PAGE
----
24th November 1999
Adams launches Sinn Fein pre-budget submission
Sinn Fein President Gerry Adams MP speaking at the launch of the party's pre-budget submission said:
If the Celtic Tiger is to be more than a symbol the government must spread its benefits across the lines of economic division which have riven our society for so long.
For Sinn Fein the all Ireland dimension is crucial not just in the case of all Ireland bodies and cross border institutions but also in the commitment given by both the London and Dublin Governments in the Good Friday Agreement to ``the principles of partnership, equality and mutual respect to the protection of civil, political, social, economic and cultural rights''. The Good Friday Agreement is not just about the north. It is about the south as well.
When republicans look at the 26 Counties we see a society where many of these rights are being transgressed. This is a wealthy society but this wealth is not being shared either equally or fairly.
Sinn Fein's submission to the Minister of Finance points the way to correct this. Our pre-budget 2000 economic statement is about spreading the wealth.
There is no real partnership between the communities we live in - the business sector, the trade union movement and the farming organisations.
Wherever you look, whether it be thepeople on hospital waiting lists, the 38,000 people on local authority housing waiting lists, the homeless, the decline of the rural economy, the neglect of the Irish language, the drugs crisis in the cities, the school children without books or proper facilities, or the refugees treated like criminals, you see a society that systematically excludes people rather than includes them.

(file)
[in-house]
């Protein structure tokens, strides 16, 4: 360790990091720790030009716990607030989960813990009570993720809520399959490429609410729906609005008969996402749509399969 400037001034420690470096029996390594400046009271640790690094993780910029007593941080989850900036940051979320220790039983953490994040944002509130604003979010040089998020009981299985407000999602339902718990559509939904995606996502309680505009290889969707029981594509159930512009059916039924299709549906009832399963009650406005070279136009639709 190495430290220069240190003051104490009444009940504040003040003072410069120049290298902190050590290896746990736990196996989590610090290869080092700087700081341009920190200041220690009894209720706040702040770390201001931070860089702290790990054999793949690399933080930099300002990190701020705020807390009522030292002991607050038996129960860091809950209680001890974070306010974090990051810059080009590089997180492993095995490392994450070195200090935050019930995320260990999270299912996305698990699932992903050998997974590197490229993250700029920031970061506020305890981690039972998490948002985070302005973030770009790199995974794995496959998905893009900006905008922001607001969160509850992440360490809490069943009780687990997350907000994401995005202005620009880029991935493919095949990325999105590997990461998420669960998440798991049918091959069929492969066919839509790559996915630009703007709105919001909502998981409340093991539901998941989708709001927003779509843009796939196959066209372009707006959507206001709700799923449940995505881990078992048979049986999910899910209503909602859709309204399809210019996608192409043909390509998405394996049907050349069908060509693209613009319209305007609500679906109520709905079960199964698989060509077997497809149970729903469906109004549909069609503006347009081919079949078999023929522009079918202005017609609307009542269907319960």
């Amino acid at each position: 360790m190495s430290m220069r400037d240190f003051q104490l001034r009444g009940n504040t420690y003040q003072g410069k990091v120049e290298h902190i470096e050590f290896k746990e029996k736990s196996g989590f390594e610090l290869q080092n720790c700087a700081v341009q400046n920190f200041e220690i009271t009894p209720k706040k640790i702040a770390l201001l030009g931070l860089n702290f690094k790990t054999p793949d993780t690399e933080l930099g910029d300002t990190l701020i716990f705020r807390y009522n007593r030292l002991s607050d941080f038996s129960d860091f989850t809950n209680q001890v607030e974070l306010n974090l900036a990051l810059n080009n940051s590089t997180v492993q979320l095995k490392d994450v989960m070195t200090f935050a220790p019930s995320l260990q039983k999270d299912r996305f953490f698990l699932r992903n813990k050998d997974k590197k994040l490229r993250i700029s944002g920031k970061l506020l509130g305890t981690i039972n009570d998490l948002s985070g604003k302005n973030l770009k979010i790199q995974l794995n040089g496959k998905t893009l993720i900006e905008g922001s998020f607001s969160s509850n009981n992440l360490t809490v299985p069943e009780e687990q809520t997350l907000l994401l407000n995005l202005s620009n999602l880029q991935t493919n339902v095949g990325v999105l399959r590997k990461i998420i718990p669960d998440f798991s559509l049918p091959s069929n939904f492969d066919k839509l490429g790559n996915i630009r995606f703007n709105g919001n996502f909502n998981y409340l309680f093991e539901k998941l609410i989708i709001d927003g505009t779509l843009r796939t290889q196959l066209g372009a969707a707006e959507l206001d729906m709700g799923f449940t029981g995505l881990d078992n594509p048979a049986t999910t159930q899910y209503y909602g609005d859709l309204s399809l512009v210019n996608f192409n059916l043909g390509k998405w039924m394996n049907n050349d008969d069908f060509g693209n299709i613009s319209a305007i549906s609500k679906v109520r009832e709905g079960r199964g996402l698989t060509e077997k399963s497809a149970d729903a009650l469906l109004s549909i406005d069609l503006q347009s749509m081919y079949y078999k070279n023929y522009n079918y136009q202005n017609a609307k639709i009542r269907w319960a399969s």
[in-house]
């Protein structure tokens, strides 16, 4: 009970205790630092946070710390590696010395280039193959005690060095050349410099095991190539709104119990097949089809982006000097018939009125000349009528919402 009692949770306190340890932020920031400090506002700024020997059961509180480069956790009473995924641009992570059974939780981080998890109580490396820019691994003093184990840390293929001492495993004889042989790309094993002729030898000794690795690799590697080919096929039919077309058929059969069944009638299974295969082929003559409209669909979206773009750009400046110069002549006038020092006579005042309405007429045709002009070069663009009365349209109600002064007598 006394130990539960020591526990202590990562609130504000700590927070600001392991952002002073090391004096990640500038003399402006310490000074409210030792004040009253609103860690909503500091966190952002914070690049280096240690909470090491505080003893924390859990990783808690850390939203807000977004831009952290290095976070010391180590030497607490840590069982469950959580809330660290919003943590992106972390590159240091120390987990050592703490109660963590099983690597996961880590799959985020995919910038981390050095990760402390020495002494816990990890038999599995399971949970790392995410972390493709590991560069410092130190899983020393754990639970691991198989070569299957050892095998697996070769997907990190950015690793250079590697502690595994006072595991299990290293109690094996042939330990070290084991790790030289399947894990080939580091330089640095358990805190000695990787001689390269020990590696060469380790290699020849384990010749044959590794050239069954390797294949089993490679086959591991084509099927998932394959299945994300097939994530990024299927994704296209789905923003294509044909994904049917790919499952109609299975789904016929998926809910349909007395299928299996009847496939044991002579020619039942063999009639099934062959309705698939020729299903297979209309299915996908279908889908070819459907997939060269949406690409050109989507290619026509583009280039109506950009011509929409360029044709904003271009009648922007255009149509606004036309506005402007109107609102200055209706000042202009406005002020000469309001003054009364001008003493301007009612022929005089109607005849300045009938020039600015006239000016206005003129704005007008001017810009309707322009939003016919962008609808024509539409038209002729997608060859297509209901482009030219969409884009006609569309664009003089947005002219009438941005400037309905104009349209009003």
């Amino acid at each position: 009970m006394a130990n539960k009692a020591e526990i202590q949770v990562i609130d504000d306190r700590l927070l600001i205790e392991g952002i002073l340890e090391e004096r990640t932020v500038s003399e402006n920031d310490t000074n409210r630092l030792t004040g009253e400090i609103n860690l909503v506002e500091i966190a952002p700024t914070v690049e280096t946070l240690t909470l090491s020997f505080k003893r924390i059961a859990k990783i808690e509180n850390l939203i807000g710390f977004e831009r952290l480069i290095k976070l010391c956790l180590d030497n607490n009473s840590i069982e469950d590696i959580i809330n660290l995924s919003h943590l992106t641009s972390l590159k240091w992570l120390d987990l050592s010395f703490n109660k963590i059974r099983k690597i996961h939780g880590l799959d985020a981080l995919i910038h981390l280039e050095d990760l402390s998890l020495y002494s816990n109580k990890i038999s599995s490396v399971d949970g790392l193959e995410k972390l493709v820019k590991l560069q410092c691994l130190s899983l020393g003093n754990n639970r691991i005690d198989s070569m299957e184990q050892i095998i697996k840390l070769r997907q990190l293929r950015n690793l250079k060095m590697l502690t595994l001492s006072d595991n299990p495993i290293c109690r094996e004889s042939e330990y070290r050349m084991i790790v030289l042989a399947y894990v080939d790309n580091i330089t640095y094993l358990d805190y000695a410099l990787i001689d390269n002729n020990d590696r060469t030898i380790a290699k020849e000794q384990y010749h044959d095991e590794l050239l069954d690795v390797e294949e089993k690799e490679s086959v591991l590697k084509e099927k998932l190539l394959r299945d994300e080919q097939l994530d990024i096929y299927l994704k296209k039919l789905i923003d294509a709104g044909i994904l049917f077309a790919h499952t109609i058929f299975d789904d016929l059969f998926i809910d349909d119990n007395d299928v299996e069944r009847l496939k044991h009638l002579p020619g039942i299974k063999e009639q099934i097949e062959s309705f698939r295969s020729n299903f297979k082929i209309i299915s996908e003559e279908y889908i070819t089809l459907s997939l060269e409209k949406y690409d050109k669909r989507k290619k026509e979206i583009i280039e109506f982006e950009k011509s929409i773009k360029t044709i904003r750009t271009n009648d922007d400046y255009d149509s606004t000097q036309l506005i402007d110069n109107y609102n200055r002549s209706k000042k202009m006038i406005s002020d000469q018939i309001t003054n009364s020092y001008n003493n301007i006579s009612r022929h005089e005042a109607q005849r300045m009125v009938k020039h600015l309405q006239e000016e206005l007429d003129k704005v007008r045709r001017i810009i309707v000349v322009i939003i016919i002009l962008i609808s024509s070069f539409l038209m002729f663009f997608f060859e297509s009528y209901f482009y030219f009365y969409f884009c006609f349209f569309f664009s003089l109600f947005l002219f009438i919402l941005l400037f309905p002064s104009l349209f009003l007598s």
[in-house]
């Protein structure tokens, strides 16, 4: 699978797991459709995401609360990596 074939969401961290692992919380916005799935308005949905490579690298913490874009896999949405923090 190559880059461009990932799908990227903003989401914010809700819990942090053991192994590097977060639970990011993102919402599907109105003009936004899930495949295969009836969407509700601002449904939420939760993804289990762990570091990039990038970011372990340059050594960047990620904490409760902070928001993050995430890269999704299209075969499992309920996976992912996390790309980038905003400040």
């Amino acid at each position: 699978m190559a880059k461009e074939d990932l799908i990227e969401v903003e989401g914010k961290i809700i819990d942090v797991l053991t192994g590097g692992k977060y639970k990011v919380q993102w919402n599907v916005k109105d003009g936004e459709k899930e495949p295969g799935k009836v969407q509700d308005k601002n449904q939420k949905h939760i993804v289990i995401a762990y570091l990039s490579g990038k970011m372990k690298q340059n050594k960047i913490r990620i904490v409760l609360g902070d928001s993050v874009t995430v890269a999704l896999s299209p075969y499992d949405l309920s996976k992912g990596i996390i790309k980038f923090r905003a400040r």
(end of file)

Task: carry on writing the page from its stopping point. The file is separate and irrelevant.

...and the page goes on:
The core theme of Irish republicanism, from Tone, through to Davis, Pearse and Connolly to the present day is a commitment to the creation of the economic and social conditions where the Irish people are truly free. Many people dismiss this as an abstract ideal. They are wrong. We believe these are fundamental rights and achievable rights.
In 1999, this republican ideal means a commitment to building a society and an economy where everyone has the right to a meaningful job, with a wage that allows them and their families to have a dignified standard of living. It means a society where everyone has proper housing, in properly planned communities with schools, health services, leisure facilities and shops. It means a health service that is not riven by tiers - one more and more exclusive than the next - selling services only to those who can afford to pay but a health service that guarantees quality treatment quickly to all.
The same criteria should apply for education, public transport and so on.
There has been an endless amount of comment about the new millennium and what it means. However, no matter what your perspective is, there is no doubt that it is a milestone in human history. What better objective could there be for a new century than the aim of delivering social justice for the Irish people?
This is what Sinn Fein will be campaigning, lobbying and working for in the 21st century.
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